C-44 backflow feeds algae bloom in Lake O
LAKE OKEECHOBEE — Lake Okeechobee area anglers, water managers and environmentalists are keeping a careful watch on algae blooms in the big lake.
National Oceanic and Atmospheric Administration (NOAA) satellite imagery from the week of June 10 shows algae bloom potential in about 60 percent of Lake Okeechobee, with the highest bloom potential on the east side of the lake. (More recent satellite images were obscured by cloud cover.)
At the June 11 meeting of the South Florida Water Management District board, Jacqui Thurlow-Lippisch said she flew recently over the lake and noted a visible algae bloom on the east side. She said there has been a heavy backflow into the lake from the C-44 Canal on the east side of the lake. The freshwater from basin runoff would have been detrimental to the St. Lucie River had it been released east through the St. Lucie Lock, she said. While the nutrient load from the C-44 backflow contributes to the excess nutrient load in the lake, Lake O is already eutrophic, she said. (The C-44 basin runoff is about twice as high in phosphorus as is the lake water on average, according to SFWMD data.)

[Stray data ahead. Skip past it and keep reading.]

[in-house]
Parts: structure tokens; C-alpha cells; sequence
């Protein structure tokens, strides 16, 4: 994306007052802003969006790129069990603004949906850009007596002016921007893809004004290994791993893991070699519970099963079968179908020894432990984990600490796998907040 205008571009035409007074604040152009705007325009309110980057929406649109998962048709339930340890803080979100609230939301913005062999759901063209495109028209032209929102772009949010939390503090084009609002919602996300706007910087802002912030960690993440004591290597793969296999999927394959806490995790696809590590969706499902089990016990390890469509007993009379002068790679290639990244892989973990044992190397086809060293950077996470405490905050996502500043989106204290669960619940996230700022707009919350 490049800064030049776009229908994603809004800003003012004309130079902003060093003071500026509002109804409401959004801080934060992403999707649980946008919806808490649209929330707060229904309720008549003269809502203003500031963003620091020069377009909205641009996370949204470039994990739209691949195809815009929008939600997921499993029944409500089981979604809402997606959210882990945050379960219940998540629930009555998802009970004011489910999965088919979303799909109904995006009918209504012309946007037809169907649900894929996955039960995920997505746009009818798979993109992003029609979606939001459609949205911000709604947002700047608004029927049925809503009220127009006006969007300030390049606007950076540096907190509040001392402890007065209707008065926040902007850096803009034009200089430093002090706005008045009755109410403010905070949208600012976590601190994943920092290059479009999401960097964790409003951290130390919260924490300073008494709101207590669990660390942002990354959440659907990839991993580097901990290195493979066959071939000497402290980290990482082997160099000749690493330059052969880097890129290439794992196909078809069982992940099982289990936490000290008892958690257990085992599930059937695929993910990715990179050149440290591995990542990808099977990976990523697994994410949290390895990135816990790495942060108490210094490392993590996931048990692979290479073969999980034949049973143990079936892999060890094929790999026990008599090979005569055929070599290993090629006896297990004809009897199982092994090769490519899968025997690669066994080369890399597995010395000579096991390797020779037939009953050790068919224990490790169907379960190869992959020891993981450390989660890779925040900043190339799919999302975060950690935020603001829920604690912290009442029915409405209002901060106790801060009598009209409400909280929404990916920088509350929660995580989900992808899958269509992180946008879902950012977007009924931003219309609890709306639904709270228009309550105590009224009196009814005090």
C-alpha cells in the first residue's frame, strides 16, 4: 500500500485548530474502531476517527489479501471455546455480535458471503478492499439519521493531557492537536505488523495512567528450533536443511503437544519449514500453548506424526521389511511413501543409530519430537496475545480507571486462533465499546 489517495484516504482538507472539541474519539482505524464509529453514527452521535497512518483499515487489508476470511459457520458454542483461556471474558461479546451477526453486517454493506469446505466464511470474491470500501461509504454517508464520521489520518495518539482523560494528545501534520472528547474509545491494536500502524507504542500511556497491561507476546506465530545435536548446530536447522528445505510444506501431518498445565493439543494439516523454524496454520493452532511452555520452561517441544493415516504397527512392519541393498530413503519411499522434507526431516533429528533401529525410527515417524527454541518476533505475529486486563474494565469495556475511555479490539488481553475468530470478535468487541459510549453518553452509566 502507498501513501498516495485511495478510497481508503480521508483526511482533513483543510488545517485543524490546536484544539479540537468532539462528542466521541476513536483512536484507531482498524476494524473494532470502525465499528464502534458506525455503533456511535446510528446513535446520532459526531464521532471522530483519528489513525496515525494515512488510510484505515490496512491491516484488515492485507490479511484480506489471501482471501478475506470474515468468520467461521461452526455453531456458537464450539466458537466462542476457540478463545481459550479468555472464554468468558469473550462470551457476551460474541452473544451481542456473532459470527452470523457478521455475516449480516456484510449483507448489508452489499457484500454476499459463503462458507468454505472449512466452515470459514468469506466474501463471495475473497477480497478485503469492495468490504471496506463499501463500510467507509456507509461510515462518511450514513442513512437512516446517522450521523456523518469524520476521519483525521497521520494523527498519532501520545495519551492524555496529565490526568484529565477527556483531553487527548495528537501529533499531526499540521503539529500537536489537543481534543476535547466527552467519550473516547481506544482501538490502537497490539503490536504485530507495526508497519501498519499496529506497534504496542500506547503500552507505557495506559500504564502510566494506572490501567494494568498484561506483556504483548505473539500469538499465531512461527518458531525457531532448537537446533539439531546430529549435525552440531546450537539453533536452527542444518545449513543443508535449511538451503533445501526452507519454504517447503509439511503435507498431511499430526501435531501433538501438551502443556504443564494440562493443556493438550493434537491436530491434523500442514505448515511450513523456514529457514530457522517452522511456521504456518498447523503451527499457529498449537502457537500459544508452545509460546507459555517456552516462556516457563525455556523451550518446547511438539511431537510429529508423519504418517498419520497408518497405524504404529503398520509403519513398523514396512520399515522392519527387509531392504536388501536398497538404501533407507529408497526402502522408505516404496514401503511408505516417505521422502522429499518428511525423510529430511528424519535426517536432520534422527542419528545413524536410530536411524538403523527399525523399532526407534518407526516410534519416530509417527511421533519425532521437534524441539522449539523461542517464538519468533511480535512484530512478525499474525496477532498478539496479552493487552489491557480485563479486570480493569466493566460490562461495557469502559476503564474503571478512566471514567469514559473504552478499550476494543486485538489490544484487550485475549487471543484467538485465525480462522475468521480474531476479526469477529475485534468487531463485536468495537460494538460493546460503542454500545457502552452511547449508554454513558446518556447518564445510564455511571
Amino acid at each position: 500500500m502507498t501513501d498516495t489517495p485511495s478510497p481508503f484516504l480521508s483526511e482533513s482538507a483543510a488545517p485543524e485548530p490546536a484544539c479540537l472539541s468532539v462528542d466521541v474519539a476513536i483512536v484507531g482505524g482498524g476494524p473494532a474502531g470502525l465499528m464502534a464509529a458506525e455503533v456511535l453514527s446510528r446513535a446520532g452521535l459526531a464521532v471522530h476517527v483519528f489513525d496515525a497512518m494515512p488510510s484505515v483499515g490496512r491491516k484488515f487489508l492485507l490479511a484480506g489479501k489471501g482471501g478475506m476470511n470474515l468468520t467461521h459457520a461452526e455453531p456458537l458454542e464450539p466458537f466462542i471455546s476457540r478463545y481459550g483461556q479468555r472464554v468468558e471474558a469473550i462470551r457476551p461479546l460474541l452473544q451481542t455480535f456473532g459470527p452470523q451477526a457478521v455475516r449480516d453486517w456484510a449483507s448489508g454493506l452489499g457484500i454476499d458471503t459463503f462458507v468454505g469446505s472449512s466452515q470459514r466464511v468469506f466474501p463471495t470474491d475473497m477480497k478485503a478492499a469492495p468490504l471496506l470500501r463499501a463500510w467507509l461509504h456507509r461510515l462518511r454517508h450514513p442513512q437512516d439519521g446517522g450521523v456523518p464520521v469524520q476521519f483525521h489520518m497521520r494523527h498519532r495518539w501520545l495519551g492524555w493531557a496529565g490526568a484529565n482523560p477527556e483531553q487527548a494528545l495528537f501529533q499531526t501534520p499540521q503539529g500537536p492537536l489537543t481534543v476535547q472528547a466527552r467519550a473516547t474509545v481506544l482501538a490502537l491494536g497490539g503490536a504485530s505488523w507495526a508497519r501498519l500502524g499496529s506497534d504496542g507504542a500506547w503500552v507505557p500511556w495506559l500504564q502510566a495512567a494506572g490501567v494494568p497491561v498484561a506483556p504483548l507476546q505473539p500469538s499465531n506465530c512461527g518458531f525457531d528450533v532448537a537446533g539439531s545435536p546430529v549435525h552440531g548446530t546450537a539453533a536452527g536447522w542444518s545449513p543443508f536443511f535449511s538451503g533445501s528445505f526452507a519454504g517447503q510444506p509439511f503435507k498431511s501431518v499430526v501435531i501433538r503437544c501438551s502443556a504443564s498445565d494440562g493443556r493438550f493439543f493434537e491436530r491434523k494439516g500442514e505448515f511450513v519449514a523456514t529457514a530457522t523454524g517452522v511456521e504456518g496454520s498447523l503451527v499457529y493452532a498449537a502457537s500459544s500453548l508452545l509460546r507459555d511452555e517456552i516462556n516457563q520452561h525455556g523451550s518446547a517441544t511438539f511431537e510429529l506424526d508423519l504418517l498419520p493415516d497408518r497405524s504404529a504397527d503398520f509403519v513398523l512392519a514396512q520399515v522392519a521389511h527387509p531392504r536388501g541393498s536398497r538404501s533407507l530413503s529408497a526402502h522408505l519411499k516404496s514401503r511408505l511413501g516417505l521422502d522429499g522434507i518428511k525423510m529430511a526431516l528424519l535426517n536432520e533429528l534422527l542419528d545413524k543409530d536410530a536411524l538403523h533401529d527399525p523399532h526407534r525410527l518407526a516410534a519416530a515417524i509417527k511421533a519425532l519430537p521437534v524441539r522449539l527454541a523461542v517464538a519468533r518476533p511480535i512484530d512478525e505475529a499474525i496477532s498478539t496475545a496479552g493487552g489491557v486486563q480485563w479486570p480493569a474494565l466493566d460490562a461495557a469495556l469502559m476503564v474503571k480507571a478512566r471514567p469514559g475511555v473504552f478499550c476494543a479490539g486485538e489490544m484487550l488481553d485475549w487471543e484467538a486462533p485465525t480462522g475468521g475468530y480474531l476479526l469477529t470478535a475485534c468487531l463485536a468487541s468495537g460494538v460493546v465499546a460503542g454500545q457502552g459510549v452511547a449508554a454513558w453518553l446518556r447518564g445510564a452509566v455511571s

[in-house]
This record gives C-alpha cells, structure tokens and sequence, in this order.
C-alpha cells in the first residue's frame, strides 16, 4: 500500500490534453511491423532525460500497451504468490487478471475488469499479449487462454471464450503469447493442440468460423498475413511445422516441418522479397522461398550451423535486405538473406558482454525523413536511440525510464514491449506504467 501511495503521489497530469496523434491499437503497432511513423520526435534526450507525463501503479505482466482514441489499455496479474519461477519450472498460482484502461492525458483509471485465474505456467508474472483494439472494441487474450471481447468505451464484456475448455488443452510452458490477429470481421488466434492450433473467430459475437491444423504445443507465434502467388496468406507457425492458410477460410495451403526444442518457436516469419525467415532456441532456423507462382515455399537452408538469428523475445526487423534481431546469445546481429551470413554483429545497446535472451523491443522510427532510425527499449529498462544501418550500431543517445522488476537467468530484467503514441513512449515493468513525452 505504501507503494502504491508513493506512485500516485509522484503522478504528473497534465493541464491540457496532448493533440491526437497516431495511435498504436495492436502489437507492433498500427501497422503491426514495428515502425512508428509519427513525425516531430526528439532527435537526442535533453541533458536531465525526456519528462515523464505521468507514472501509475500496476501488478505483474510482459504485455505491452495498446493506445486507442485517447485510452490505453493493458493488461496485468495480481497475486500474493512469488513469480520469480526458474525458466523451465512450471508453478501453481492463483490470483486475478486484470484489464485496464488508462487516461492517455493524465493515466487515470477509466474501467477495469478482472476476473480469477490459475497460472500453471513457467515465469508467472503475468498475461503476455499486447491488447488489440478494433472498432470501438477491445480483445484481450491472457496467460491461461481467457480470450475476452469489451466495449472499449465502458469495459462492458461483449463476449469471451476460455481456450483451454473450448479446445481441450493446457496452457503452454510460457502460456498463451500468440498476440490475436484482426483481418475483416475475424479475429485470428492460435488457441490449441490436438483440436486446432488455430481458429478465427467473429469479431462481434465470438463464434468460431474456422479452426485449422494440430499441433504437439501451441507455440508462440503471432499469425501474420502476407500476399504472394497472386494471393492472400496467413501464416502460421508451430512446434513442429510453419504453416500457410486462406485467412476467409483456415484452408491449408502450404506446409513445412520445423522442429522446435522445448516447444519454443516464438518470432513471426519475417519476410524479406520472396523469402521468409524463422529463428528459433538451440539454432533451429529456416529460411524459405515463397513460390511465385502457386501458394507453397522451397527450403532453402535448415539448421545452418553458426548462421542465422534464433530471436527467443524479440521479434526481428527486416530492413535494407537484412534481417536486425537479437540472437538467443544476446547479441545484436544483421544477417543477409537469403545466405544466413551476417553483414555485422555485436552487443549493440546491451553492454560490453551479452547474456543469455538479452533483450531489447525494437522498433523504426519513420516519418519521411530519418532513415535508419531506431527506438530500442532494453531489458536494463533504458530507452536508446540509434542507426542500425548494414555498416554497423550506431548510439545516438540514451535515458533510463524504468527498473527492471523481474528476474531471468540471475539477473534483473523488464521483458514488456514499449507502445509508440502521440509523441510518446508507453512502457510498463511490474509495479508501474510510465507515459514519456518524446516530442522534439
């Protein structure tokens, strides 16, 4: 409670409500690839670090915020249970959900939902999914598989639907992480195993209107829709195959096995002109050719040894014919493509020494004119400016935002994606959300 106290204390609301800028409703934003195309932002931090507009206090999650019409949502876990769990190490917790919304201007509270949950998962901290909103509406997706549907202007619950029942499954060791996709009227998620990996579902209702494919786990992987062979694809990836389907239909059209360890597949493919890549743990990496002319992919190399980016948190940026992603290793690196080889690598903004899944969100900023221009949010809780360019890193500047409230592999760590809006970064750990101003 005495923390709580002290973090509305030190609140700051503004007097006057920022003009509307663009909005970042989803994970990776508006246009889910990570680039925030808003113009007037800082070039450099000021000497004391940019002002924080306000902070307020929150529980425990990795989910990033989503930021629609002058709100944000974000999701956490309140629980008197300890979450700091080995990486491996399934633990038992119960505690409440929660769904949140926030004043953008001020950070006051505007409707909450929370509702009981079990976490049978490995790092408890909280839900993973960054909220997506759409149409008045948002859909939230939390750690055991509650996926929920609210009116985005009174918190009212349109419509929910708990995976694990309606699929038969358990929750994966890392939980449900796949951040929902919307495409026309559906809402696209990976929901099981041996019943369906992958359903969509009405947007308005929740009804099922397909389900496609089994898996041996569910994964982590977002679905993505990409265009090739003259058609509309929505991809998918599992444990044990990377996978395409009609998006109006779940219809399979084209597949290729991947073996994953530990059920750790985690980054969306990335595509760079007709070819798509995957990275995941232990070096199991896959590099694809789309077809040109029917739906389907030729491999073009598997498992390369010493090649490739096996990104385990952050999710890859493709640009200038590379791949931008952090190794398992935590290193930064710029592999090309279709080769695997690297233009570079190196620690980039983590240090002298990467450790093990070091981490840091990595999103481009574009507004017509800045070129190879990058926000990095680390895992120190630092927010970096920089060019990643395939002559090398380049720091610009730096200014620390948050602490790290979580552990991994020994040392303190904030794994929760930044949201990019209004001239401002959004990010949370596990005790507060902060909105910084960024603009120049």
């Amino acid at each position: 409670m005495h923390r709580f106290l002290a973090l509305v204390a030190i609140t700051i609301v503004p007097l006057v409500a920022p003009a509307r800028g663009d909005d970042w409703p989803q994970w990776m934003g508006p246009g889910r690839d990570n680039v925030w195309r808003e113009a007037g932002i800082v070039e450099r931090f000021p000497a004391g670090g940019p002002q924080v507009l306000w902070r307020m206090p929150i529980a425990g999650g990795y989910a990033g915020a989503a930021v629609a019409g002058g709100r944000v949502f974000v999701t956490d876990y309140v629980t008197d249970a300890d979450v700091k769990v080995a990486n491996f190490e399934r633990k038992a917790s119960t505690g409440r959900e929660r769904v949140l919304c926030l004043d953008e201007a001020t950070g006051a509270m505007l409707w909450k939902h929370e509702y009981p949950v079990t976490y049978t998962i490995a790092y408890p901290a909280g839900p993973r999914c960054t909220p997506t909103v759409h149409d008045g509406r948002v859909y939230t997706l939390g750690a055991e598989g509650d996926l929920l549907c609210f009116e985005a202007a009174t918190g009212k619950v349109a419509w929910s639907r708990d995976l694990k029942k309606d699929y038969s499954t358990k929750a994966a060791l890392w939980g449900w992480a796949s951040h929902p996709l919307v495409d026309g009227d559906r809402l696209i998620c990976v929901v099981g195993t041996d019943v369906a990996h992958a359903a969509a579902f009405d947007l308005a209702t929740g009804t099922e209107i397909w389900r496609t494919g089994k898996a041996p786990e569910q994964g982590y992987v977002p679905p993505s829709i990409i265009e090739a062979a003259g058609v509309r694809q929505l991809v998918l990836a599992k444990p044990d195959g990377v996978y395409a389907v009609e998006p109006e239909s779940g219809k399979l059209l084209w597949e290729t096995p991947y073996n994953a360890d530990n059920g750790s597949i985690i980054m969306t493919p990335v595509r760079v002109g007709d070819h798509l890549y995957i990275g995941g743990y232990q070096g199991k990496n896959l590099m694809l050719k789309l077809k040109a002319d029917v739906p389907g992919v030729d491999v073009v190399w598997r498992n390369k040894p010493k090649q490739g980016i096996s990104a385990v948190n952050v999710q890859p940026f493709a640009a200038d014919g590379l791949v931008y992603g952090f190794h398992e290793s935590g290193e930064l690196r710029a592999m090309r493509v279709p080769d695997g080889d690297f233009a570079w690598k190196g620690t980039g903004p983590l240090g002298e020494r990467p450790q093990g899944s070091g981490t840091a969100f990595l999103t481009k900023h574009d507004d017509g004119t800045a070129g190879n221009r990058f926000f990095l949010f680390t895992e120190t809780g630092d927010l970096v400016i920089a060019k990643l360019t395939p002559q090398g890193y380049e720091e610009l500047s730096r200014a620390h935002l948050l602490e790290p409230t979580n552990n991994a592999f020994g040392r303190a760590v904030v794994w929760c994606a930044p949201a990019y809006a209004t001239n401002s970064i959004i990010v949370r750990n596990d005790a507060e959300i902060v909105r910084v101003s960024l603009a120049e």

Water from the C-44 (also known as the St. Lucie Canal) can flow east to the St. Lucie River through the St. Lucie Lock and Dam or back flow west into Lake Okeechobee at Port Mayaca.